Considerations of Scale in Modeling Settlement Patterns Using GIS: An Iroquois Example. Kathleen M. Sydoriak Allen Chapter 6 in the CRM book. Iroquois Head Dress. Assembled by Nancy H. Spatial Scale History (literature).
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Considerations of Scale in Modeling Settlement Patterns Using GIS: An Iroquois Example
Kathleen M. Sydoriak Allen
Chapter 6 in the CRM book
Iroquois Head Dress
Assembled by Nancy H
- Broad regional level that could include 10,000 km2 plus
- Most useful for studying the broad effects of environmental variables on settlement and adaptive patterns
- Relationships between the environment and settlement location
- Specific locations may be less important –
– Areas that are larger than the site level – 5,500 km2
- Focus on more specific variables of importance – smaller focus produces more detailed results for comparative data – soil types, temperature regimes, vegetation, & proximity to different ethnic groups
- Often specific locations are less important
- Studies of approximately 100 km2
- Archaeological units start at the lowest level with behavior and are combined into larger units – random/non random patterns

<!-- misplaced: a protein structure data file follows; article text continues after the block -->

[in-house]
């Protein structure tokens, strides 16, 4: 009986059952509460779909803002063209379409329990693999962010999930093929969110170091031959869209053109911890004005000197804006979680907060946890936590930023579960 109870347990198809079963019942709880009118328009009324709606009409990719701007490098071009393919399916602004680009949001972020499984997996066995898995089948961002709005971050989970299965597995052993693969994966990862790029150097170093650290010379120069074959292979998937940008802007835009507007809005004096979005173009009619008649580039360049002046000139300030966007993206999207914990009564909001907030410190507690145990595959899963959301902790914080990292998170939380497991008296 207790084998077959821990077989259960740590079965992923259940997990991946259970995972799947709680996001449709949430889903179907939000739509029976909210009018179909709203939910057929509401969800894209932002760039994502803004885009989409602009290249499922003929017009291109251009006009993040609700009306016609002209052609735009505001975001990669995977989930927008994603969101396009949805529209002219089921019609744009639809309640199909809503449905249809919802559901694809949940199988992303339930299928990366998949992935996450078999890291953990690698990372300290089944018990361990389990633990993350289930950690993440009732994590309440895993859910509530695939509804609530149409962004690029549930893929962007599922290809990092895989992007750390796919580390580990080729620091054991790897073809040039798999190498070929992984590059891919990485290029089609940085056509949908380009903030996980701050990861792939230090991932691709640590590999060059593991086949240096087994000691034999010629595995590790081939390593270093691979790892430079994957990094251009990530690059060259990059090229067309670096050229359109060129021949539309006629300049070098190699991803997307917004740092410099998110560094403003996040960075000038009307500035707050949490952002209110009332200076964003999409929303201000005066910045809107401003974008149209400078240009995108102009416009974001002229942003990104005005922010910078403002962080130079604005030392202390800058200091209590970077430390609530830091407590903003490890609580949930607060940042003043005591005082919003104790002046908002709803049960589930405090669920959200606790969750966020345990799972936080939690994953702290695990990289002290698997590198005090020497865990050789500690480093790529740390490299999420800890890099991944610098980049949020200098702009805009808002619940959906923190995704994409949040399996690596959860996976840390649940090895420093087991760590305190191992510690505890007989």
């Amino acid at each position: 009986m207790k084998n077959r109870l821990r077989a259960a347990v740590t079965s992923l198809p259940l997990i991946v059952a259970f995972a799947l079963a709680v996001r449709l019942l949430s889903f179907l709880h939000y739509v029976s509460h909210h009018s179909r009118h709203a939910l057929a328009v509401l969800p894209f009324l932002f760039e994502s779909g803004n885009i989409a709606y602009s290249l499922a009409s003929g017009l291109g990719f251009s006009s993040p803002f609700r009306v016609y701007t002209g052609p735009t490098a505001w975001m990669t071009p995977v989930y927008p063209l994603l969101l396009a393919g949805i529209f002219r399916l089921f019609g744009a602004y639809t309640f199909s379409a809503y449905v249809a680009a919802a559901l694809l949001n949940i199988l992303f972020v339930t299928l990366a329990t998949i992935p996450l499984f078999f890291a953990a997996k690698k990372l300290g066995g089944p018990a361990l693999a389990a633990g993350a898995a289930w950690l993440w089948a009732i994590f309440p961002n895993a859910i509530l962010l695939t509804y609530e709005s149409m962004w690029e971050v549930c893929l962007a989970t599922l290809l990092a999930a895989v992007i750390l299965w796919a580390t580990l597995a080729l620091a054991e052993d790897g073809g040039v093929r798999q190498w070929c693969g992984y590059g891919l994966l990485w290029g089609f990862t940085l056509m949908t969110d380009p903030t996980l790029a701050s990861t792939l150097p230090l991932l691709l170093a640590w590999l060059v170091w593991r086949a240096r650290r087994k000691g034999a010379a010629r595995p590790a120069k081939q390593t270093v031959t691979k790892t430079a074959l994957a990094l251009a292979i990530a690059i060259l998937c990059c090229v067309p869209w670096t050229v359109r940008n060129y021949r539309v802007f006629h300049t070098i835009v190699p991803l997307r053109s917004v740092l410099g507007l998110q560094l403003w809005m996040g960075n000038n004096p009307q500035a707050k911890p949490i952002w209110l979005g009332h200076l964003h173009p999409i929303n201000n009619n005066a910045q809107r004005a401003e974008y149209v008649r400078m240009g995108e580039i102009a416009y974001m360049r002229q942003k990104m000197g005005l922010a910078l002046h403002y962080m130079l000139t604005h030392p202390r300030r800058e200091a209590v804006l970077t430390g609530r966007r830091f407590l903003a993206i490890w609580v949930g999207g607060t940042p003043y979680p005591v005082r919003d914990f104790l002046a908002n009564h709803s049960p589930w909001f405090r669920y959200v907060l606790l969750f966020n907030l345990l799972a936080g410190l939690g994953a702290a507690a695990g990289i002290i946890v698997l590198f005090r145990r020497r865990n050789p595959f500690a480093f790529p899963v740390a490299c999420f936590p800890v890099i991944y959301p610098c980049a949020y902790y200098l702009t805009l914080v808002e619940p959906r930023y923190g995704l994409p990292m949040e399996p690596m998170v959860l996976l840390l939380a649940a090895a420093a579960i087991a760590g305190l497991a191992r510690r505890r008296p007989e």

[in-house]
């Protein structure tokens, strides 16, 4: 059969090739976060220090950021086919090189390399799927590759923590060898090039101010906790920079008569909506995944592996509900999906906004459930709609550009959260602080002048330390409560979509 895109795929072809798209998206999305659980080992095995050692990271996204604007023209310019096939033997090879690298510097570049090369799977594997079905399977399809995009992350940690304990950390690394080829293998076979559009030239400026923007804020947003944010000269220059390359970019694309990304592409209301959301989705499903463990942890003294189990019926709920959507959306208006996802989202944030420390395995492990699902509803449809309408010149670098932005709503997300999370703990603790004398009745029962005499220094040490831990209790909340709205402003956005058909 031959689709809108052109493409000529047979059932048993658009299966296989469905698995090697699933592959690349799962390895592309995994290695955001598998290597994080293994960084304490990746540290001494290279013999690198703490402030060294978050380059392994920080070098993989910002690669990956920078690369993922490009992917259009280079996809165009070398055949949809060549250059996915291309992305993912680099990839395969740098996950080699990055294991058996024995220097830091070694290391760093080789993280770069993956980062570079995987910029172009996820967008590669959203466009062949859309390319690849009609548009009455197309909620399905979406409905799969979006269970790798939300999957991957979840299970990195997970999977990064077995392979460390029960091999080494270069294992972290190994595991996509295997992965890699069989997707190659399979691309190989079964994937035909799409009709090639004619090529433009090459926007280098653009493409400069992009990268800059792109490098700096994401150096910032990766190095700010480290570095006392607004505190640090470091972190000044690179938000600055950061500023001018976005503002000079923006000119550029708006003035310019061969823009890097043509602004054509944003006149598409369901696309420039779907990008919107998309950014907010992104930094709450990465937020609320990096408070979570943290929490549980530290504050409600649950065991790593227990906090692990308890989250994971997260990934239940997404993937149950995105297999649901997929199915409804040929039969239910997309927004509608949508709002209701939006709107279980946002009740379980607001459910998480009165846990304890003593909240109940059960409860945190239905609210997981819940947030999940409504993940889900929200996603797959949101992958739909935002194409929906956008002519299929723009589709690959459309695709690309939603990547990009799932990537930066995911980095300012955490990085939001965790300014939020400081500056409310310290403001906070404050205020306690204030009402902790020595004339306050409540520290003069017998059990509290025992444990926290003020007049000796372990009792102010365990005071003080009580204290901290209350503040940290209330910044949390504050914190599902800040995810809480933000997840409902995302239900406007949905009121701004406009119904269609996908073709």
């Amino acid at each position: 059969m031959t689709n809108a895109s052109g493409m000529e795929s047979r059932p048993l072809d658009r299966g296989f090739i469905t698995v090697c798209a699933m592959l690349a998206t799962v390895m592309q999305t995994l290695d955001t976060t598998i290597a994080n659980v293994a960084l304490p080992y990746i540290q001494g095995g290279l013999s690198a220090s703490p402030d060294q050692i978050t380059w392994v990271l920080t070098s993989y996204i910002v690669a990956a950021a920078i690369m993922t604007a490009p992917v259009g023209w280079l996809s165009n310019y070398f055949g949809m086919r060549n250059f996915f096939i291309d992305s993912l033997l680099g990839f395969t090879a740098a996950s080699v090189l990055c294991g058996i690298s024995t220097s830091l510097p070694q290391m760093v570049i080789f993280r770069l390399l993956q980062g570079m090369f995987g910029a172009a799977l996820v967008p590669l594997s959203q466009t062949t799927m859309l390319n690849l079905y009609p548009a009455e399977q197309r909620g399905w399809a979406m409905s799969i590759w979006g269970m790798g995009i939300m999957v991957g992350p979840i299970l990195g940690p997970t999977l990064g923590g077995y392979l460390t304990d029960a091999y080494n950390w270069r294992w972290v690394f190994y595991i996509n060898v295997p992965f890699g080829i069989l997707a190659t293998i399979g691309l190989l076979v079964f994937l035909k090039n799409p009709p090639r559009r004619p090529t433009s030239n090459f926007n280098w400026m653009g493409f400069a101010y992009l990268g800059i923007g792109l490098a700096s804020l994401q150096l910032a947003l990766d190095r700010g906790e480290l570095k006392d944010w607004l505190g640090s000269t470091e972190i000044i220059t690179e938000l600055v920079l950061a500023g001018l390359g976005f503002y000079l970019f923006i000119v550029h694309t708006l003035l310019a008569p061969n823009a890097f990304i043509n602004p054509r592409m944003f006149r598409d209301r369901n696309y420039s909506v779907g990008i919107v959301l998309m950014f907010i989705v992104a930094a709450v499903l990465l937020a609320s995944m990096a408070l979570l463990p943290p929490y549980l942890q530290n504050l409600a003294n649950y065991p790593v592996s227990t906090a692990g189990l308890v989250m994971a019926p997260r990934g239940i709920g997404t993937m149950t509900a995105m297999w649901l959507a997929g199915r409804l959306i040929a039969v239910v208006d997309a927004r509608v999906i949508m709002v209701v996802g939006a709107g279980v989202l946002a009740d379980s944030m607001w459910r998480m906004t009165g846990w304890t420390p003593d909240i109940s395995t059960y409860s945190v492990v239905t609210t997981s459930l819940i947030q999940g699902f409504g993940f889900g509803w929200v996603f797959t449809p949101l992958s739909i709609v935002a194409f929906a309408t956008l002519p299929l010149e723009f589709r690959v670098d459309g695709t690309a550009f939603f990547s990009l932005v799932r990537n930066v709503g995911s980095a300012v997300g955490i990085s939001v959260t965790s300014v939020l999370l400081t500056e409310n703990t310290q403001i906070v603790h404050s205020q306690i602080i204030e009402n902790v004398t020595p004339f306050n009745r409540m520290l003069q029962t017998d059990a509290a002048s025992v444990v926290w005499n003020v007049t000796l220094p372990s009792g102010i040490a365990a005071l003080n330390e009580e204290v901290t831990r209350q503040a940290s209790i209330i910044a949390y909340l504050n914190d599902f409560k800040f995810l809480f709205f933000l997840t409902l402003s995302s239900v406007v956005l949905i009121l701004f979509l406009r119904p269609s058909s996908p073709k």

- Archaeological scale (included in phenomenological)- the combination of space, time, and the behavioral grouping that is correlated to the archaeological unit of interest
- Important to understand the methods that archaeologists use for analysis and know what scales the archaeologist is using – look at the same level
- Knoerl’s work important – encourages identification of local as well as global and regional patterns in settlement location – important for all archy studies to look at holistic applications
Soil depletion villages moved every 15-20 years pattern of village sequences
“Archaeological scale is the combination of space, time, and behavior grouping that is correlated to the archaeological unit of interest.”
5 km grid cell GIS
Trend surface analysis identify regional, subregional, and local trends
Maize suitability map
38% overlap with archaeological sites
Classic Mixed Cropping: Three Sisters
-- an example of mixed (inter) cropping of maize,
beans, and curcurbits (squash and pumpkins).
These 3 plants, domesticated at different times,
were together a major component of Native Amer.
agriculture, historically documented by the Seneca
and Iroquois, starting sometime after 1000 AD.
All 3 seeds are planted in the same hole. The maize
provides a stalk for the beans to climb, beans are
nutrient-rich to offset that taken out by the maize,
and the squash grows low to the ground to keep
weeds down and water from evaporating from the
soil in the heat.(about.com, reworded some)